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Saturday, September 24, 2005
Game Preview: Buccaneers (2-0) vs. Packers (0-2)
by Thomas Pyc
The Battle of the Bays is back again for the first time since November 2003. The two teams enter this game with opposite momentum but obviously similar goals, winning this game. Winning games in Packer country is the only acceptable way to play (or coach) in Green Bay and unfortunately that’s not the way the season has started. Down in Tampa, people are talking about getting back to the Super Bowl. A sound football philosopher would tell you that you need to run the ball and play good defense to win on Sundays, the Bucs are definitely doing both those things very well. But no game in the NFL is a foregone conclusion in these days of parity and that’s why they play on Sunday.
The Buccaneers’ Offense vs. The Packers’ Defense
Tampa Bay’s offense has been running as smooth as a Cadillac this season, one they got right off the NFL Draft lot. Carnell “Cadillac” Williams has been a solid contributor to their attack and currently leads the NFL in rushing. The kid runs hard, fast and without regard for anyone’s health including his own. Head coach, John Gruden, used plenty of beef last week and grounded out a victory against the Buffalo Bills. The Bucs do have some threats in the passing game with second-year man Michael Clayton, speedy vet Joey Galloway and surprising rookie tight-end Alex Smith but quarterback Brian Griese has not been put into two many tough situations. Between Griese and an overachieving offensive line there is room for error on the offensive side of the ball.
Jim Bates’ defense followed up a pleasant performance with one bad enough to give Packer fans a migraine. Shoddy tackling, miscommunication and a lack of playmaking caused this group’s progress to stop. Another shaky performance might send them directly into reverse. Na’il Diggs will be on the field for the first time this season and his contributions are definitely needed.
The entire Packers front seven will need to be on top of their game and ready to get physical if they want to slow the Buccaneer running attack. The importance of group tackling in order to slow down Williams was hopefully stressed early and often this week and practice. An important key to putting themselves in a position to take on Williams as a team will be coping with the heavy dose of motion and shifting the Bucs’ offense uses. Rookie safety Nick Collins and fellow safety Mark Roman have to work to alleviate the communication problems that put the Packers at a disadvantage last week.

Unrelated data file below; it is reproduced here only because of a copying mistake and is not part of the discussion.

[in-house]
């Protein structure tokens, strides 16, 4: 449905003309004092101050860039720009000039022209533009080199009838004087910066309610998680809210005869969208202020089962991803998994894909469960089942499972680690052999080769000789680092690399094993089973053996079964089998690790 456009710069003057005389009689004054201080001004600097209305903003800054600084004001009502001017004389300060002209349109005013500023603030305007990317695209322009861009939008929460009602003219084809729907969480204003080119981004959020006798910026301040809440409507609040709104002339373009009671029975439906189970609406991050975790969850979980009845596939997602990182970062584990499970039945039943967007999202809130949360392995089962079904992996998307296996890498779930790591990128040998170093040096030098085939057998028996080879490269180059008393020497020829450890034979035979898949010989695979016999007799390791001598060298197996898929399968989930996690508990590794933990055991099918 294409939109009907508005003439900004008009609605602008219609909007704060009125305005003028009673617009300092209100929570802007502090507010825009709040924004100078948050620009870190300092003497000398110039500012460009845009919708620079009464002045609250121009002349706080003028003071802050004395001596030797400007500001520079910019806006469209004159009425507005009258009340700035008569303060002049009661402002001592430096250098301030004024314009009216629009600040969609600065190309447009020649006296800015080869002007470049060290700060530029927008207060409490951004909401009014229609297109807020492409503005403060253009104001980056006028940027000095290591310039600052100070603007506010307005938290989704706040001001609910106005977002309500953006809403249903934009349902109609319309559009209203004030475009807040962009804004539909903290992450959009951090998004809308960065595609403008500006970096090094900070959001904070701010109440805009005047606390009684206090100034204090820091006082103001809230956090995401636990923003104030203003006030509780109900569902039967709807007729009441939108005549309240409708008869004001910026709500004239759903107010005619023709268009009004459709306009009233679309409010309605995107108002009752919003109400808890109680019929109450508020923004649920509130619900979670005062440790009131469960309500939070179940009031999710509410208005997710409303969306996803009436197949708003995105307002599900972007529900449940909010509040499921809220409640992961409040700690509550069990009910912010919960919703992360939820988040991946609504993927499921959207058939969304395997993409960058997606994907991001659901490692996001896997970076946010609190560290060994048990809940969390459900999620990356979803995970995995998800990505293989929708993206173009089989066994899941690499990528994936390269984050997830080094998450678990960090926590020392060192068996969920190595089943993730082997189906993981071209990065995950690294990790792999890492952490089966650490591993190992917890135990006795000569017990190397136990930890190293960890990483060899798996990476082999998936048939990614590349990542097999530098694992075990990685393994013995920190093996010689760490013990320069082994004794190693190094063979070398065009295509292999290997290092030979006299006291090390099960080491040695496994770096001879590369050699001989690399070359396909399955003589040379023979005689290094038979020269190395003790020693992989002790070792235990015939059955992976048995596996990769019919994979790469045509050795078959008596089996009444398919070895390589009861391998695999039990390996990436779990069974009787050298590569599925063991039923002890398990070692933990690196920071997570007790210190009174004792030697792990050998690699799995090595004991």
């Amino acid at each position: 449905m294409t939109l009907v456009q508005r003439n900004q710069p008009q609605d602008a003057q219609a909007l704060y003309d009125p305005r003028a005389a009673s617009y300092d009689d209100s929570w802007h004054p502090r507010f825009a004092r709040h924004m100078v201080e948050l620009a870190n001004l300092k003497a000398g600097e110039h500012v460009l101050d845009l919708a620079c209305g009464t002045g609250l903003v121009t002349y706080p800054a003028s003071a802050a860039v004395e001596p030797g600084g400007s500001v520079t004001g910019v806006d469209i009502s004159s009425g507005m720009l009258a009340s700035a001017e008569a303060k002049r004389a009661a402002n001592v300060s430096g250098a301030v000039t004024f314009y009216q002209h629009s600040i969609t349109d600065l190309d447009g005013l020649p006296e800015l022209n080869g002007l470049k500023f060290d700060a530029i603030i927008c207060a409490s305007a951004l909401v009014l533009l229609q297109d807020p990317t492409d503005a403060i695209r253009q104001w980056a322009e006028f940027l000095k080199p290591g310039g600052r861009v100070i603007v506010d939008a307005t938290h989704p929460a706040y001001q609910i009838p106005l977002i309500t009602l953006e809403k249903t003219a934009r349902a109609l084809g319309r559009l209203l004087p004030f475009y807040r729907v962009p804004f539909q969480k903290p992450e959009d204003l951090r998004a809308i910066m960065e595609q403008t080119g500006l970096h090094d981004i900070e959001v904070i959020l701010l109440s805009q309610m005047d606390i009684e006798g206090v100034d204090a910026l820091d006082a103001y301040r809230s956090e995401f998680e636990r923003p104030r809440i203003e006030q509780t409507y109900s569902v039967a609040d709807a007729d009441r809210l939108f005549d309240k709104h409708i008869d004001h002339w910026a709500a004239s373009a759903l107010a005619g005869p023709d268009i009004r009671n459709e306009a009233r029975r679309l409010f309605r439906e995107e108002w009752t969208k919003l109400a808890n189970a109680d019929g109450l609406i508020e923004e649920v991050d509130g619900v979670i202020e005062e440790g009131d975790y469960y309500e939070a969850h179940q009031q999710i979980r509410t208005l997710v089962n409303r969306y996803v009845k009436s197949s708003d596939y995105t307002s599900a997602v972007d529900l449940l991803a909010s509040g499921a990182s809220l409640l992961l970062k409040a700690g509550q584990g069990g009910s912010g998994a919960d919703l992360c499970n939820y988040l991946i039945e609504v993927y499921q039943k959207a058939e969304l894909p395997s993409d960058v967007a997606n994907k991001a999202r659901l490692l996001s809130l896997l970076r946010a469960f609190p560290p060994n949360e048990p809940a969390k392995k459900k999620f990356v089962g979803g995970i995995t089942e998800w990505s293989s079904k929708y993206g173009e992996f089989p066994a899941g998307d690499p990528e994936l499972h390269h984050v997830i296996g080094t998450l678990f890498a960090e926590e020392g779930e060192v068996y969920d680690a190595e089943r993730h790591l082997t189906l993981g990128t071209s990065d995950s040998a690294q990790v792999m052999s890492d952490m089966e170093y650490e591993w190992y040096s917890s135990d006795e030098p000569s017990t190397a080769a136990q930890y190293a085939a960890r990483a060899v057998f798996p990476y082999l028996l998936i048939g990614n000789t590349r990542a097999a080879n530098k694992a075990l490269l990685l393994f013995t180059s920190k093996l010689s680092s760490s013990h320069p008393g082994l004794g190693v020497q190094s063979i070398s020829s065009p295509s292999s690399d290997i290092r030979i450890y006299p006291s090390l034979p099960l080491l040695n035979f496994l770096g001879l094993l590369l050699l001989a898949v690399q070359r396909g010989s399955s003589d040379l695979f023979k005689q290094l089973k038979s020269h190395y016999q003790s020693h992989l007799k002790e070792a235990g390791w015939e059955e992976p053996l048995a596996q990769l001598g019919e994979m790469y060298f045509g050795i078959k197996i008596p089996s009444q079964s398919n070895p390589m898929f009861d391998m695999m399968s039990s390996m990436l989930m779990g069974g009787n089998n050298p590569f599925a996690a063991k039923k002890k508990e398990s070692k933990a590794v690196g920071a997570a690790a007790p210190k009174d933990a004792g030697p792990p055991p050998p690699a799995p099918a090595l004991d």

The Packers’ Offense vs. the Buccaneers’ Defense
Brett Favre is not talking like he cares about the history he is currently making but if the Packers offense cannot put together some clock-consuming scoring drives those historical records might be the only positive thing fans have to talk about after this year.
The Green Bay offense looks exactly like an offense that has two new guards and is missing their top wide receiver should look like, impotent. Now tight end Bubba Franks is listed and questionable (has yet to practiced this week) and disappointing veteran David Martin will be expected to help the Packers’ rushing attack improve. Speaking of disappointing veterans, wide receiver Robert Ferguson needs to help keep the opposition from cheating up on the running game. Ferguson has lacked any sort of consistent contribution that is going to be necessary for the Packers’ offense to give opposing defenses unfavorable matchups.
In Tampa, defensive coordinator Monte Kiffin has his group leading the NFL in defense. The unit as a whole has been fast and physical. Former Vikings’ defensive lineman Chris Hovan has reinvented himself as a threat to offenses in Kiffin’s defense. The front four of the Buccaneers is playing better than any other defensive line in the NFL. The linebackers (lead by Pro Bowler Derrick Brooks) are filling accordingly and creating turnovers and using the Cover 2 approach Kiffin has solidified a slow-than-average secondary. Well-timed pressure and playing with an attitude is what gives this unit its identity. From defensive end Simeon Rice to Super Bowl MVP safety Dexter Jackson this unit appears to be ready to make Tampa Bay a serious contender early in the 2005 season.
The Bottom Line
The Packers’ rushing attack has to have a great game to pull up Tampa’s safeties and allow for Donald Driver and friends to give Favre an opportunity to attack down the field. On defense, the Packers obligation to the run might put them in a position to give up plays in the passing game. They cannot afford to give Brian Griese the time that Trent Dilfer had last week to pick apart the secondary. The defensive line has to have a stellar performance.